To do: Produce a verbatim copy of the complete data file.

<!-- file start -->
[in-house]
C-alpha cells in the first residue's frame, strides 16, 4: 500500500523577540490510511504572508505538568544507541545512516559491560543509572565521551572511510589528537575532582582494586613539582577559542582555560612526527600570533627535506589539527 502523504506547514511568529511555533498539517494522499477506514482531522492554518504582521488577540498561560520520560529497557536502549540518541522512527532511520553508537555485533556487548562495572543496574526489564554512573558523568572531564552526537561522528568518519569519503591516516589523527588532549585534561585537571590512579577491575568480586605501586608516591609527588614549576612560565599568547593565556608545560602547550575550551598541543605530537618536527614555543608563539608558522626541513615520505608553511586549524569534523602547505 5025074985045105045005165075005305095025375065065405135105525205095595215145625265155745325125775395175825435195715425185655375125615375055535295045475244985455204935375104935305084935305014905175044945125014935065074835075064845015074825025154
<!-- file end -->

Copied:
[in-house]
C-alpha cells in the first residue's frame, strides 16, 4: 500500500523577540490510511504572508505538568544507541545512516559491560543509572565521551572511510589528537575532582582494586613539582577559542582555560612526527600570533627535506589539527 502523504506547514511568529511555533498539517494522499477506514482531522492554518504582521488577540498561560520520560529497557536502549540518541522512527532511520553508537555485533556487548562495572543496574526489564554512573558523568572531564552526537561522528568518519569519503591516516589523527588532549585534561585537571590512579577491575568480586605501586608516591609527588614549576612560565599568547593565556608545560602547550575550551598541543605530537618536527614555543608563539608558522626541513615520505608553511586549524569534523602547505 5025074985045105045005165075005305095025375065065405135105525205095595215145625265155745325125775395175825435195715425185655375125615375055535295045475244985455204935375104935305084935305014905175044945125014935065074835075064845015074825025154